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Melanoma Res. 2010 Oct;20(5):361-71. doi: 10.1097/CMR.0b013e328336ee17.

Metastasis in an orthotopic murine model of melanoma is independent of RAS/RAF mutation.

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1
Departments of Medicine and Genetics, Lineberger Comprehensive Cancer Center, University of North Carolina School of Medicine, Chapel Hill, NC 27599, USA.

Abstract

Melanoma is the most lethal skin tumor in large part because of a propensity for early metastasis. Good models of this most clinically relevant feature of melanoma are lacking. Here, we report the development of an in-vivo model of metastasis that relies on orthotopic injection of green fluorescent protein-tagged lines in immunodeficient mice, serial intravital imaging of tumor progression, and quantification of distant spread by two-photon laser scanning microscopy, immunohistochemistry, and real-time PCR analysis. Using this system, we report an assessment of the in-vivo growth and metastatic properties of 11 well-characterized human melanoma cell lines. A subset of lines showed rapid in-vivo growth with invasion of host vasculature and distant seeding of viscera in this system. The ability to form metastasis in vivo did not correlate with three-dimensional collagen invasion in vitro. Surprisingly, similar lines in terms of molecular genetic events differed markedly in their propensity to metastasize to distant organs such as brain and lung. In particular, two lines harboring B-RAF mutation and high levels of phosphorylated ERK and AKT were reproducibly unable to form tumors after orthotopic injection. Similarly, two previously identified RAS/RAF wildtype 'epithelial like' lines that do not have elevated phosphorylated ERK and AKT or express TWIST1 mRNA still showed a pronounced ability for orthotopic growth and metastatic spread. All the metastatic cell lines in this model showed increased NEDD9 expression, but NEDD9 lentiviral overexpression did not convey a metastatic phenotype on nonmetastatic cells. These data suggest that melanoma metastasis is a molecularly heterogeneous process that may not require epithelial-to-mesenchymal transition or ERK activation, although both may facilitate the process.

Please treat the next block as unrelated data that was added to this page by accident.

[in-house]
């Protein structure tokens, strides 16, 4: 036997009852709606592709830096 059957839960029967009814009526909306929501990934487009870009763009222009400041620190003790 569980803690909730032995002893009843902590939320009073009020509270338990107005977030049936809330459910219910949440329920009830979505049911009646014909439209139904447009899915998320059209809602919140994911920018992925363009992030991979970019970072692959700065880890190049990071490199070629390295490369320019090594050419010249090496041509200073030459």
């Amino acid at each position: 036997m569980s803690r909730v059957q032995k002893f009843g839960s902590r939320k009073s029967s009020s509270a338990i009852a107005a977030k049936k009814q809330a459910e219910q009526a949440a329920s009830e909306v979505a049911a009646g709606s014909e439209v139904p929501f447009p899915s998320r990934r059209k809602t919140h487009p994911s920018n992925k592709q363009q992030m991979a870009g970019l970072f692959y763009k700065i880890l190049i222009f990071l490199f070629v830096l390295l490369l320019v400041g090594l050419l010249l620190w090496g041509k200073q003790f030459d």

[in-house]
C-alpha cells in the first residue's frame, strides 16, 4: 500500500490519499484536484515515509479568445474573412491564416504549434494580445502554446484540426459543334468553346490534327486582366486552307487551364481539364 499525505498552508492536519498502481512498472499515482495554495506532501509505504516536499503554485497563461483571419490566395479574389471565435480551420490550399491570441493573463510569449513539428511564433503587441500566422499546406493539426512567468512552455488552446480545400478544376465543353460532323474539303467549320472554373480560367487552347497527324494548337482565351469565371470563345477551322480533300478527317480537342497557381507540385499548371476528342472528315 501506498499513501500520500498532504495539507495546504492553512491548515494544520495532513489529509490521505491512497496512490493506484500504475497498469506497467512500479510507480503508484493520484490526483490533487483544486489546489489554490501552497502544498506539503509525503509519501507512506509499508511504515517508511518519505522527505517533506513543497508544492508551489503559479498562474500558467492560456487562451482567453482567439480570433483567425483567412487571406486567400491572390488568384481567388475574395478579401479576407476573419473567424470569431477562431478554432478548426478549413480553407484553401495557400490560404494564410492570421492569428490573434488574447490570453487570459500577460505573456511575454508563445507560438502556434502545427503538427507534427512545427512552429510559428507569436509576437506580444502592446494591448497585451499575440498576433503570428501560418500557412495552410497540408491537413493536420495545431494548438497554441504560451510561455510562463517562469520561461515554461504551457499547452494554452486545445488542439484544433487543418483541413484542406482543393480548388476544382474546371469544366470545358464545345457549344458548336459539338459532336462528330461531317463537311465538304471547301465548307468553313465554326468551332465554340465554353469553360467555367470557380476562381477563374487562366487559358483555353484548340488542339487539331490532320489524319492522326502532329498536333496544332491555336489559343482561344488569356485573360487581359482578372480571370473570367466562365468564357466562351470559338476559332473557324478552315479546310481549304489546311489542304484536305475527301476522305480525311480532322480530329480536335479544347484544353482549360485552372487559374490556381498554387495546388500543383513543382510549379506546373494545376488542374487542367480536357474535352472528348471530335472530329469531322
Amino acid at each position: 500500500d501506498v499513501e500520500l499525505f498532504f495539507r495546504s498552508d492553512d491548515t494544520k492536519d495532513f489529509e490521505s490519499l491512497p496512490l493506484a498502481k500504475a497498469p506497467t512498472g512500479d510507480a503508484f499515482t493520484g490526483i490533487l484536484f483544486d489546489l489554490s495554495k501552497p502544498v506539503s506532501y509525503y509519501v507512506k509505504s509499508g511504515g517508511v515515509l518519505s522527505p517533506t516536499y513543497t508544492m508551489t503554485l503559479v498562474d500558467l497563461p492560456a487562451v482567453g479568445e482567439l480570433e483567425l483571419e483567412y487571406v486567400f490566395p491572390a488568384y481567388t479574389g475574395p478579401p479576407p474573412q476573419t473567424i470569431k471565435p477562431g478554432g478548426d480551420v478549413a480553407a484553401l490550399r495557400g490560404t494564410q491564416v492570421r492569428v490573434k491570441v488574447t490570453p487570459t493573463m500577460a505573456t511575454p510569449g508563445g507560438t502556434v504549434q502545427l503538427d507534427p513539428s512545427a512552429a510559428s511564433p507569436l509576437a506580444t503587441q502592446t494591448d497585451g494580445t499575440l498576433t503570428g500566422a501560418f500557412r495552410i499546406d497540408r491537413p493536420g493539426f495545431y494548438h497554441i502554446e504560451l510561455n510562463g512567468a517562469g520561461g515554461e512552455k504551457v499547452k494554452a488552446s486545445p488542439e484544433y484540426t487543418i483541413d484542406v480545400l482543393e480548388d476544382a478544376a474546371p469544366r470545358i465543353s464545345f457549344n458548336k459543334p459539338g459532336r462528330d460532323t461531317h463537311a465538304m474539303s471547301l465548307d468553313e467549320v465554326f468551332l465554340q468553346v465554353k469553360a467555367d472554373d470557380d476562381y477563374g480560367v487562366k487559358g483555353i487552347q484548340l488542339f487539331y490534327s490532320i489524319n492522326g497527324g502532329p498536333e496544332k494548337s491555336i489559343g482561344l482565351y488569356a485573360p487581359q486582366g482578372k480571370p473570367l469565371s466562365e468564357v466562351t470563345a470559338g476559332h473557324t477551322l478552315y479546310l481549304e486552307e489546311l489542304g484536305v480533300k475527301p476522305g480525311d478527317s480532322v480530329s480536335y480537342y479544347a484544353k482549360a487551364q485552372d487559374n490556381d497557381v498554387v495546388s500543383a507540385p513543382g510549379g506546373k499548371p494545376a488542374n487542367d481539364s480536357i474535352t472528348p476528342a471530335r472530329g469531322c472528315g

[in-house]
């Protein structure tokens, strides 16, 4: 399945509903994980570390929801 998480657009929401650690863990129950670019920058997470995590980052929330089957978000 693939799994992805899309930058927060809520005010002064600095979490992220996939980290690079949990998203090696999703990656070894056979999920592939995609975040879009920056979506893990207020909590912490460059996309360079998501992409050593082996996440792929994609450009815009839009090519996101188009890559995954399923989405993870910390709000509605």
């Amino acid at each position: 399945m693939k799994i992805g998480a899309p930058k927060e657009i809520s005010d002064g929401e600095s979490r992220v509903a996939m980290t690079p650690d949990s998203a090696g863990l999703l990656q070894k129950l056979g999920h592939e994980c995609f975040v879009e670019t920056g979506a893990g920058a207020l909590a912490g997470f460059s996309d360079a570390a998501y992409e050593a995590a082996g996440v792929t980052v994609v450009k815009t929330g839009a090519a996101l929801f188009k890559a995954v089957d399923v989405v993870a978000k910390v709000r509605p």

PMID:
20679910
PMCID:
PMC2972650
DOI:
10.1097/CMR.0b013e328336ee17
[Indexed for MEDLINE]
Free PMC Article
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